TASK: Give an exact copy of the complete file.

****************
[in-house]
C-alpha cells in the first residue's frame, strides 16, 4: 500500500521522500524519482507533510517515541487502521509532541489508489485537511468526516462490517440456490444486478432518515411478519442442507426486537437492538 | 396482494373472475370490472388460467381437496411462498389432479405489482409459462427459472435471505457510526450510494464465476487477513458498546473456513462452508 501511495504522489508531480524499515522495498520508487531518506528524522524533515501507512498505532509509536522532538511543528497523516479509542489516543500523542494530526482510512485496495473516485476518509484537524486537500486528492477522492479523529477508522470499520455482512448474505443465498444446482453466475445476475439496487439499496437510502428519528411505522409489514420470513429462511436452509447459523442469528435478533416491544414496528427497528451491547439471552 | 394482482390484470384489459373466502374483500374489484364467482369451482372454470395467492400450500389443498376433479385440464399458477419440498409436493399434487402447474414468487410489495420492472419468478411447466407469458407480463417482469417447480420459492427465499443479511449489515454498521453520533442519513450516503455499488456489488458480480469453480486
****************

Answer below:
[in-house]
C-alpha cells in the first residue's frame, strides 16, 4: 500500500521522500524519482507533510517515541487502521509532541489508489485537511468526516462490517440456490444486478432518515411478519442442507426486537437492538 | 396482494373472475370490472388460467381437496411462498389432479405489482409459462427459472435471505457510526450510494464465476487477513458498546473456513462452508 501511495504522489508531480524499515522495498520508487531518506528524522524533515501507512498505532509509536522532538511543528497523516479509542489516543500523542494530526482510512485496495473516485476518509484537524486537500486528492477522492479523529477508522470499520455482512448474505443465498444446482453466475445476475439496487439499496437510502428519528411505522409489514420470513429462511436452509447459523442469528435478533416491544414496528427497528451491547439471552 | 394482482390484470384489459373466502374483500374489484364467482369451482372454470395467492400450500389443498376433479385440464399458477419440498409436493399434487402447474414468487410489495420492472419468478411447466407469458407480463417482469417447480420459492427465499443479511449489515454498521453520533442519513450516503455499488456489488458480480469453480486